ON-SET MONITORS GE AR .
Compare this to a company like TVLogic, which promotes not only large displays for post-production, but also a field series in 5.5-inch, seven-inch and ten-inch sizes. For a while, TVLogic’s VFM series was the camera assistant’s best friend. Its effective replacement, the LCD- based F-5A, is brighter, at 500 nits. However, it lacks the contrast of an OLED. With 3G SDI and HDMI ports, the display supports 1080p images and useful colour spaces, including P3 and Rec. 2020. If we want a huge, 30-plus- inch reference display, TVLogic offers the 31-inch LUM-310X, which it describes as a ‘4K master monitor’, and for which CVP dare not state a price. Again, it’s an unlikely candidate for on-set work, although there is an interesting subtext. These high-end displays represent a limited market that doesn’t support a huge number of completely separate, ground-up design efforts. As such, we might deduce that the TVLogic LUM- 310X, Sony BVM-HX310 and the XM310K from Flanders Scientific, among others, have shared technological lineage. This is likely the case with numerous displays, although the electronics package can make a major difference to how any particular glass panel behaves. Finally, let’s look at the other end of the scale, that’s potentially a useful option for the cost-conscious, or even a backup for high-end. Portkeys’ diminutive PT5 appears to be a relatively straightforward five-inch, 500-nit monitor with an HD display – albeit supporting 4K input signals. What it lacks in SDI ports, being an HDMI-only device, it makes up
PRICE RANGE TVLogic’s F-5A 5.5-inch monitor (above) offers a bright option for £938, or see the F-7H (below) for £2019
“There have never, in the history of film and TV, been better options at lower prices”
for in features. It offers a huge raft of test and measurement displays, as well as 3D LUTs. None of this would be spectacular if it wasn’t for the rock-bottom price tag of £154. With regards to keeping ever more capable cameras in focus, it’s tricky. Certainly, five- or seven-inch displays will never be a practical way to view 4K images. Although, SmallHD’s Cine 13 seems likely to be popular with focus pullers. There’s a mismatch between the portability we demand, the capabilities of cameras, and the ability of humans to see detail on small objects – although manufacturers seem keen to push up against those barriers at almost every level. There have certainly never, in the history of film and TV, been better options at lower prices.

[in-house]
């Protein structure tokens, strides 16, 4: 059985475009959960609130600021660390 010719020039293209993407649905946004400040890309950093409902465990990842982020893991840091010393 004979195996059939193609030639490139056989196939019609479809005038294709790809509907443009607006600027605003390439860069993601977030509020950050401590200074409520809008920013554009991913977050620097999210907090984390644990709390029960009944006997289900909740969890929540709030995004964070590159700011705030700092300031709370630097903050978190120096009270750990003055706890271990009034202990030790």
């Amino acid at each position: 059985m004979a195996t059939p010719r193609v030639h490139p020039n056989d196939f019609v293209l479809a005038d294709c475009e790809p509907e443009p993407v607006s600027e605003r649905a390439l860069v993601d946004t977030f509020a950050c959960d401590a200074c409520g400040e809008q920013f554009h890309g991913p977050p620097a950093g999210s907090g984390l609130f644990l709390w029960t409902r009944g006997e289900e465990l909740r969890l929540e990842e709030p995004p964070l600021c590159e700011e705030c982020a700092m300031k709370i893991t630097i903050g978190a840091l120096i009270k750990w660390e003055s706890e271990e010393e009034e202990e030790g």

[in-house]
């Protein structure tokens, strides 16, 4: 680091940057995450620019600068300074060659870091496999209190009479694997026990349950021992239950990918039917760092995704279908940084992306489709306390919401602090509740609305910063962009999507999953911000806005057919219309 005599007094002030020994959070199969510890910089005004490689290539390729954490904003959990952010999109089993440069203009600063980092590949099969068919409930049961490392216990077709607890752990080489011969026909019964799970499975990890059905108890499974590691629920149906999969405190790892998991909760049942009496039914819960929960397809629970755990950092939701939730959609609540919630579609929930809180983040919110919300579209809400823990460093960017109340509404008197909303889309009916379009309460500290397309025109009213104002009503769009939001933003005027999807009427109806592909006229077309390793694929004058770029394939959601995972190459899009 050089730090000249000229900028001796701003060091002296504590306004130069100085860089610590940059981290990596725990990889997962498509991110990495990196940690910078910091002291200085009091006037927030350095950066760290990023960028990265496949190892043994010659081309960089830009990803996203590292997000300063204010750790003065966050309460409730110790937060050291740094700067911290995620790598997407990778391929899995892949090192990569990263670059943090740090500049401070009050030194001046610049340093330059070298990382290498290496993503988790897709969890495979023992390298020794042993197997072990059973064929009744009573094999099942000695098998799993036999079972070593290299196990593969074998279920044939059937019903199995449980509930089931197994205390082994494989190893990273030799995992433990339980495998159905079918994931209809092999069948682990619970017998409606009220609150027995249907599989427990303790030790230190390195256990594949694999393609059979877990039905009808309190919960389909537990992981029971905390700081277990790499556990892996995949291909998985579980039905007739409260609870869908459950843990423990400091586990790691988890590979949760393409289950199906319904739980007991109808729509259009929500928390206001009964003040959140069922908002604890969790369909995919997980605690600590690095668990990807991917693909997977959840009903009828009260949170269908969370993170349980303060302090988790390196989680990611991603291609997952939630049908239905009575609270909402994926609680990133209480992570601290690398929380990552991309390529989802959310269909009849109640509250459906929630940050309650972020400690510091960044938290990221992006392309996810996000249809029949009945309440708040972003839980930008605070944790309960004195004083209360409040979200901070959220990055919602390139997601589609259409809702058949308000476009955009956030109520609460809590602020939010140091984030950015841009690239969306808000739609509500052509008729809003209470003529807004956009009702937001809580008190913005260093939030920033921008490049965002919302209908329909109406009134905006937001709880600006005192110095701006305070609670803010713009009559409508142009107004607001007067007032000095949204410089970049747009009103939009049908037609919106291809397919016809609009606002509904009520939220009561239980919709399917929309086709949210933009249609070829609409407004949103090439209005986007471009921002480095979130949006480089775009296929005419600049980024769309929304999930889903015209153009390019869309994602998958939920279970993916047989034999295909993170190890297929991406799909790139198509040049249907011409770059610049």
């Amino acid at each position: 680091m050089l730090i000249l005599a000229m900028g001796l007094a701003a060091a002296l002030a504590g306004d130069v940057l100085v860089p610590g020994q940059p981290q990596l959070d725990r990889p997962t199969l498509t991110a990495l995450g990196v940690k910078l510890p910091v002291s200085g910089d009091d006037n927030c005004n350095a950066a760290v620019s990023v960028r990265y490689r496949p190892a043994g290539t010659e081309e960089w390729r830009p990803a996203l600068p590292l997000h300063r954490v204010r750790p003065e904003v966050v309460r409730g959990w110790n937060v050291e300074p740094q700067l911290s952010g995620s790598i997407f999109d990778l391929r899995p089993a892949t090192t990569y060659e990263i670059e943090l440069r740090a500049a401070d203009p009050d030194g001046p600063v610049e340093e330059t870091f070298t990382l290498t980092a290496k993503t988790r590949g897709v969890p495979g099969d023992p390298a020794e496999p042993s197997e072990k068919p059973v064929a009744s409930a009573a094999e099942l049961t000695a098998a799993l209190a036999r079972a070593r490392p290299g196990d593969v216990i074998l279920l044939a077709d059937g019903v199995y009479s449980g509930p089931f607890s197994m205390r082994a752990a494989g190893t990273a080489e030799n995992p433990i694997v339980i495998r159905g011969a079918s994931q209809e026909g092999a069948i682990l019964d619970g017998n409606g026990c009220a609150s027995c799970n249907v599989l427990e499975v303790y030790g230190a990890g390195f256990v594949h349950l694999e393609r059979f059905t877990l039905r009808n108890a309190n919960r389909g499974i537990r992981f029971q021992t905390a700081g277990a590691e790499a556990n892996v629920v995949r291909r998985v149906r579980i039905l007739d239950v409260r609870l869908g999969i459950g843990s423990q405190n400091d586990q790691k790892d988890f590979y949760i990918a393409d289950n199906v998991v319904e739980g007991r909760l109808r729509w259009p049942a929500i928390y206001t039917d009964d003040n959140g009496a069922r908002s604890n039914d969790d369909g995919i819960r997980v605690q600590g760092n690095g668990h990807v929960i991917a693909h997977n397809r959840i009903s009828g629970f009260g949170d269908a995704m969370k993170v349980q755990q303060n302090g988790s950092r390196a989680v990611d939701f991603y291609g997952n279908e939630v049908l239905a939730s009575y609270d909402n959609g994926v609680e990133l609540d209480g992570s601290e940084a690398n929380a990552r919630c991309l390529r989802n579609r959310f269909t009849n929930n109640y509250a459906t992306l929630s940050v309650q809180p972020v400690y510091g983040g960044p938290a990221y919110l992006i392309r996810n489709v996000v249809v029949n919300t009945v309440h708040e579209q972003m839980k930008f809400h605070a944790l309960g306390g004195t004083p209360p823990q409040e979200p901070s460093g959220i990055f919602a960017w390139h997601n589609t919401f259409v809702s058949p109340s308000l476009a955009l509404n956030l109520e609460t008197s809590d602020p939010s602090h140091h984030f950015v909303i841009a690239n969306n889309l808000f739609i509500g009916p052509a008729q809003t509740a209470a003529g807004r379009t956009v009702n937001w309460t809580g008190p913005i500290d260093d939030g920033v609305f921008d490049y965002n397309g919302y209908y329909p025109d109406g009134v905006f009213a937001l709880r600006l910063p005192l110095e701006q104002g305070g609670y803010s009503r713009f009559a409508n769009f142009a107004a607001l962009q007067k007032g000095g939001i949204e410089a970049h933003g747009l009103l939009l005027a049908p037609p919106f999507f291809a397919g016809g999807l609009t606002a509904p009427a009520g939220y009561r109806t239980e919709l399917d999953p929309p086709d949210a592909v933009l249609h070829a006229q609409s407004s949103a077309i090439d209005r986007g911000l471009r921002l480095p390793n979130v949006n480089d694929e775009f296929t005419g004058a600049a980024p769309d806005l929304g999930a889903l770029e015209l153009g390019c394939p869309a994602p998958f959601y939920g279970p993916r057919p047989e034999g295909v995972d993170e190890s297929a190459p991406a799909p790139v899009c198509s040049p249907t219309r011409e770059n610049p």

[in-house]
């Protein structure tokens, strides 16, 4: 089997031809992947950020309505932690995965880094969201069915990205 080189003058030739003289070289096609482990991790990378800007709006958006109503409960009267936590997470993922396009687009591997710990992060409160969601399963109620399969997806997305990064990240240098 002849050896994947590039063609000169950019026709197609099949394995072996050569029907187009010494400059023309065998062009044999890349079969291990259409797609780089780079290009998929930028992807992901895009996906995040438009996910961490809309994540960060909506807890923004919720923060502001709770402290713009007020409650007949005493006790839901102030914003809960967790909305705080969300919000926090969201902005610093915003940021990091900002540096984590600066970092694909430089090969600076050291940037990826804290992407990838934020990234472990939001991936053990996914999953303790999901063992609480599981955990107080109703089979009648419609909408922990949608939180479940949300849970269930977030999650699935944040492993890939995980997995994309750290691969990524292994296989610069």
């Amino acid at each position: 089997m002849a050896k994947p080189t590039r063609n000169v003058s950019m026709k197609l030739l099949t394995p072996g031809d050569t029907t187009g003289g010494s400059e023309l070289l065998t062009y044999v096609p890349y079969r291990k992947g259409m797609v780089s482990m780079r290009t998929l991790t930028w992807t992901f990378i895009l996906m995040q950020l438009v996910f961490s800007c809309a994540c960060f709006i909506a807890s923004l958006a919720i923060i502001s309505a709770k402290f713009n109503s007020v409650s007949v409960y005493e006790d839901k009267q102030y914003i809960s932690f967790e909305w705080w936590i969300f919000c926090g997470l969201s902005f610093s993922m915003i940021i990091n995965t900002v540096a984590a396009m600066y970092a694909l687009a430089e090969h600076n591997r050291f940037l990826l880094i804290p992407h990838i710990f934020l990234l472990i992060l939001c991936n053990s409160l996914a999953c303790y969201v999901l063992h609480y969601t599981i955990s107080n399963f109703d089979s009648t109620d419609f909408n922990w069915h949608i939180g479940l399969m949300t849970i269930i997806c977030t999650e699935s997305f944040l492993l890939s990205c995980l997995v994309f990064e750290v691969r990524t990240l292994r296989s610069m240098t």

Seeing is not believing Research into how humans remember colours has often held bad news for fans of colour accuracy. The human brain literally can’t recall accurate colour references from one minute to the next. Our visual system is good at differentiating them when we see them simultaneously, but terrible at remembering what colour something was a few seconds ago. This has implications for monitoring. Most of the devices used as on-camera monitors for operators and ACs are not really intended to be precision- reference displays; they just need to be visible. Even so, when we stroll from the camera and look at a higher-quality display on a stand nearby, if it’s more than a few seconds away, problems arise. The colour reproduction would have to be different enough to really offend a piece of calibration software before even the most golden- eyed expert in the world would notice a change. None of this is a reason to eschew accuracy. We’d all prefer to be as near to ideal as possible. It’s clear, though, that the frailties of human perception have a huge impact.
53. OCTOBER 2021
Powered by FlippingBook